In our previous post, we gave three elementary number-theoretic proofs of the infinitude of the prime numbers. Today, in an unforgivably delayed second installment, we provide two proofs using machinery from more distant fields of mathematics: analysis and topology.
A small word of warning: today’s proofs, though not difficult, require a bit more mathematical sophistication than those of the previous post. The first proof will involve some manipulation of infinite sums, and the second proof uses rudiments of topology, which we introduced here.
Without further ado, let us begin. Our first proof today dates to the 18th century and is due to the prolific Leonhard Euler, of whom Pierre-Simon Laplace, an exceptional mathematician in his own right, once said, “Read Euler, read Euler, he is the master of us all.”
Proof Four (Euler): Suppose there are only finitely many prime numbers, . For each prime number , consider the infinite series . As you probably learned in a precalculus class, the value of this infinite sum is precisely .
Now recall that every natural number greater than 1 can be written in a unique way as a product of prime numbers. Since are all of the primes, this means that, for each natural number , we can express as for some natural numbers . Moreover, it is clear that this gives a one-to-one correspondence between natural numbers and the corresponding -tuples of natural numbers, . Putting this all together, we obtain the following remarkable formula:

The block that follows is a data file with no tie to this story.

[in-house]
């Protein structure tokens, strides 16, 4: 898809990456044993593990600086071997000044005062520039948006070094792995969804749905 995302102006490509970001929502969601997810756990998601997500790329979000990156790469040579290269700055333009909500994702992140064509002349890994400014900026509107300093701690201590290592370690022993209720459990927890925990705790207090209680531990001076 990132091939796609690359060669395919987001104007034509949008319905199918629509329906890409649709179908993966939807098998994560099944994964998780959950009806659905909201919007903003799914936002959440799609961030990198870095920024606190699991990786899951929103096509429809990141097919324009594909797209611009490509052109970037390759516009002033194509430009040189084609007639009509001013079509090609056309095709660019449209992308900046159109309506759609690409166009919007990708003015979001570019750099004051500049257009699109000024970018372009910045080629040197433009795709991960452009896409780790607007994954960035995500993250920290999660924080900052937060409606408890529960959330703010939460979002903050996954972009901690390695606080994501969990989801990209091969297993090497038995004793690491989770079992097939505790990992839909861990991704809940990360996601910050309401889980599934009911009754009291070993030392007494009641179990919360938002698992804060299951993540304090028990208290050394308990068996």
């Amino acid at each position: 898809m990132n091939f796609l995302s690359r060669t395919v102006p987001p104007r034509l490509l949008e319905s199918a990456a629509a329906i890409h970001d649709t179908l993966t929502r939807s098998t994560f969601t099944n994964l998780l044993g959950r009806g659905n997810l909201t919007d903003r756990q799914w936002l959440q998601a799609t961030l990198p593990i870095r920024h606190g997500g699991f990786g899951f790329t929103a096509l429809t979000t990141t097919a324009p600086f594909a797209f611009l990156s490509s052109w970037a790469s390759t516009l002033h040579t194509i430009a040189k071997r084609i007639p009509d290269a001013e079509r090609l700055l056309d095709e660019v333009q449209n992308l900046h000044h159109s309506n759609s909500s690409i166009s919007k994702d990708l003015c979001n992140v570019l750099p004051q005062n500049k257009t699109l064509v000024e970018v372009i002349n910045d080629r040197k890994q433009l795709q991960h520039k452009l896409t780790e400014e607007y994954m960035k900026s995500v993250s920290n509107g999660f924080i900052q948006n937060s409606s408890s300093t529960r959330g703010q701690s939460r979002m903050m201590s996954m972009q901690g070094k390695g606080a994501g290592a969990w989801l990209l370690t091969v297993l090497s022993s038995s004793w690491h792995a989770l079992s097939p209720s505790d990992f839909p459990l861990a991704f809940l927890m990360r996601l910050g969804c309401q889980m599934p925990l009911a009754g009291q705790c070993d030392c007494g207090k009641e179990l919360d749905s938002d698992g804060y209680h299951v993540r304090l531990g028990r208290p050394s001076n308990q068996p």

The sum on the left hand of this equation is the famous harmonic series, and it is well-known and easily verified that this sum diverges to infinity. On the other hand, the product on the right hand is a finite product of finite numbers and is therefore finite! This gives a contradiction and concludes the proof.
Our next proof was published in 1955 by a young Hillel Furstenburg, who is still active at the Einstein Institute of Mathematics here in Jerusalem.
Proof Five (Furstenberg): For all integers and , let be the set , i.e., contains and all integers that differ from by a multiple of .
Claim: For all pairs of integers and , either or there are such that .
Proof of Claim: If , then let be any element of the intersection, and let be the least common multiple of and . It is easily verified that , thus finishing the proof of the claim.
It now follows that we can define a topology on by declaring that a set is open if and only if or is a union of sets of the form . In particular, for each prime number , the set , which is the set of all multiples of , is open. However, is also closed, since it is the complement of the set , which is an open set.
Now suppose that there are only finitely many prime numbers, . Since each set is closed and a finite union of closed sets is closed, we have that is a closed set. Notice that every integer that is not or is a multiple of some prime number, so is precisely the set of all integers except and . Since it is closed, its complement, which is , is open. But every non-empty open set is a union of sets of the form , each of which is clearly infinite, so there can be no finite non-empty open sets. This is a contradiction and concludes the proof.
Cover Image: Passio Musicae by Eila Hiltunen, a monument to Jean Sibelius in Helsinki, Finland. Photograph by the author.